A look into UK’s relationship with queer studies

Emily Girard, Features Editor

Editor’s note: This article was written and had its topic chosen by the features editor, who is a member of the queer community currently taking classes in gender and women’s studies. It has been thoroughly edited to confirm that no obvious biases are apparent in its coverage.

Queer studies is not just limited to the Gender and Women’s Studies Department; its theories permeate several other fields of study.

This is also true at UK, and several students and professors have witnessed the field’s prevalence and promotion.

‘Community … was kind of lacking’

Kristen Mark, a former professor of health promotion and human sexuality at UK, obtained her degrees in Ontario and Indiana. She did graduate training at the Kinsey Institute, a research institution at Indiana University that describes itself as “the trusted source for scientific knowledge and research on critical issues in sexuality, gender, and reproduction.”

When she came to UK, however, she found that the community of sexuality researchers was much smaller than she was used to. Despite this, she said she appreciates the time UK was willing to dedicate to her field of study.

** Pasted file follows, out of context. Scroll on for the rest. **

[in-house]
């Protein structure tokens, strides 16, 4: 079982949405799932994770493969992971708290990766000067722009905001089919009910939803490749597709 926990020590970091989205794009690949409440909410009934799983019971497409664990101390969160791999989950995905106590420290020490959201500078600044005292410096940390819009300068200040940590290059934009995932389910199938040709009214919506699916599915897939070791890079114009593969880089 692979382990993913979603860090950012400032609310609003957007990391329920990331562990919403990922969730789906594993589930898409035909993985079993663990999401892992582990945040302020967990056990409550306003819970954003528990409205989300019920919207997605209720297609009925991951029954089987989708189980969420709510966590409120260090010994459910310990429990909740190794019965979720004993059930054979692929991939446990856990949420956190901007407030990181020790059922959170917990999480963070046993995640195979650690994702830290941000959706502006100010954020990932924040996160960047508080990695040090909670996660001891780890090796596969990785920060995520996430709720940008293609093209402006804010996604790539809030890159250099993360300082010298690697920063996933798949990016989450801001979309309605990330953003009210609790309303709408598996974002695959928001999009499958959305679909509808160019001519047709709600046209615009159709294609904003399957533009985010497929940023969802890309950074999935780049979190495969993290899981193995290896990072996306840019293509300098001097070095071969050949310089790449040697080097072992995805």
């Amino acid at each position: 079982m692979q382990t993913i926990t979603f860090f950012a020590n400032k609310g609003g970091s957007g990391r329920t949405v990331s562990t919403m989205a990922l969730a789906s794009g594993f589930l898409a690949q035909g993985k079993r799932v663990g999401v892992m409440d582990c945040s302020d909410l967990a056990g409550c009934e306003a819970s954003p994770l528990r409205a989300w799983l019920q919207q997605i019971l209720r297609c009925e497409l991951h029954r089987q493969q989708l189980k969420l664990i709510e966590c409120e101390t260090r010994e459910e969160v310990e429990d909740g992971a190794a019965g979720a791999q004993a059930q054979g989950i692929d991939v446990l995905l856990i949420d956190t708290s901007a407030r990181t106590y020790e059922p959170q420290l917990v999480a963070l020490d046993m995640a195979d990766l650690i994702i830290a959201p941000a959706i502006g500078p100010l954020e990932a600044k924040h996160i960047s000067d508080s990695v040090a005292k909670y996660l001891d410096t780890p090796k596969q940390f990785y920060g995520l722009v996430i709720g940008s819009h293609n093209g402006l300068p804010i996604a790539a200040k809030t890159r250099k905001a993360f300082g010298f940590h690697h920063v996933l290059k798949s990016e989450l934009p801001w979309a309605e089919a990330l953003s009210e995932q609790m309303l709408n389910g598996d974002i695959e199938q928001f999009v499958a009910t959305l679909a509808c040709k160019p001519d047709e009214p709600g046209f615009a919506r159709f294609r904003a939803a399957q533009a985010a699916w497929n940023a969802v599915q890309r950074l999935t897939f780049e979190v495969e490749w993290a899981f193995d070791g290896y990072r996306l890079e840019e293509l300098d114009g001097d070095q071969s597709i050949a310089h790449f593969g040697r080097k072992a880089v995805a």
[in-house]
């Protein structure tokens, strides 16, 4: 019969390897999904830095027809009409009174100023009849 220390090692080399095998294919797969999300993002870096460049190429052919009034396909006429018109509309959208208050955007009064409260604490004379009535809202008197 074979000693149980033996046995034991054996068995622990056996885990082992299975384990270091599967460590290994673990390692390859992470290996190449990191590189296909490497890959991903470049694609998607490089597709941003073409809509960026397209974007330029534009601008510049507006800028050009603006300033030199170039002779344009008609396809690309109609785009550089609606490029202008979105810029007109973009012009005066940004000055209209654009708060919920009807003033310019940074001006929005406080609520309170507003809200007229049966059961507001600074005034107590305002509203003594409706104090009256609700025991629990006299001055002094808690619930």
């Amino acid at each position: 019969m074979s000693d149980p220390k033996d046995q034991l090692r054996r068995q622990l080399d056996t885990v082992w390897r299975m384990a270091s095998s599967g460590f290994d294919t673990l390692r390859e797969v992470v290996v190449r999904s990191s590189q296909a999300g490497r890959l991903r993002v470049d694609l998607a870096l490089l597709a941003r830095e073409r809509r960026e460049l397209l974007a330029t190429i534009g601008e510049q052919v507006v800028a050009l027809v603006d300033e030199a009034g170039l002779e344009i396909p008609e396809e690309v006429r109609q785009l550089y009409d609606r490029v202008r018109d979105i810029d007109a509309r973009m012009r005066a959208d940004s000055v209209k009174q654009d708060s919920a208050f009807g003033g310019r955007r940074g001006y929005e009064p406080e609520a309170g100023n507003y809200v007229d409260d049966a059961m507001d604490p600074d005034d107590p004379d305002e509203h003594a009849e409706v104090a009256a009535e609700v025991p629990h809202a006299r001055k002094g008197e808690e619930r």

“Having to build our own (community) was both challenging and also rewarding, and I’m glad to see that (UK) did decide to invest in it early on,” she said. “I think that said a lot about the institution … Putting your money where your mouth is a hugely valuable and important way to show support.”

Mark worked at UK from 2012 to 2020. In that time, she ran the Sexual Health Promotion Lab in the College of Education and helped create UK’s undergraduate certificate in human sexuality. In addition, she was a faculty representative on UK’s LGBTQ Task Force, a group established in 2011 to promote inclusivity.

Mark was also UK’s first LGBTQ Faculty Fellow, a position she used to facilitate the launch of UK’s Office of LGBTQ* Resources in 2015.

“It was really important for us as a task force to have a resource center. We couldn’t really believe that there wasn’t one, given other universities in the area or just across the country,” she said. “If there’s not an office of resources, you don’t have funds coming in to be able to do programming or to be able to be able to have any sort of supports in place for queer and transgender and nonbinary folks on campus.”

Mark said the task force wasn’t focused on what specific resources to provide at first; establishing the office itself was its main priority. However, over time, the office began offering graduate assistantships and campus events to further promote the community.

“(We wanted a) space for queer (students) and for the LGBTQ community as a whole to come and feel like they had a place to go for any assistance at all, and also just to build community, which was really important and something that was kind of lacking at UK prior to the office being established,” Mark said.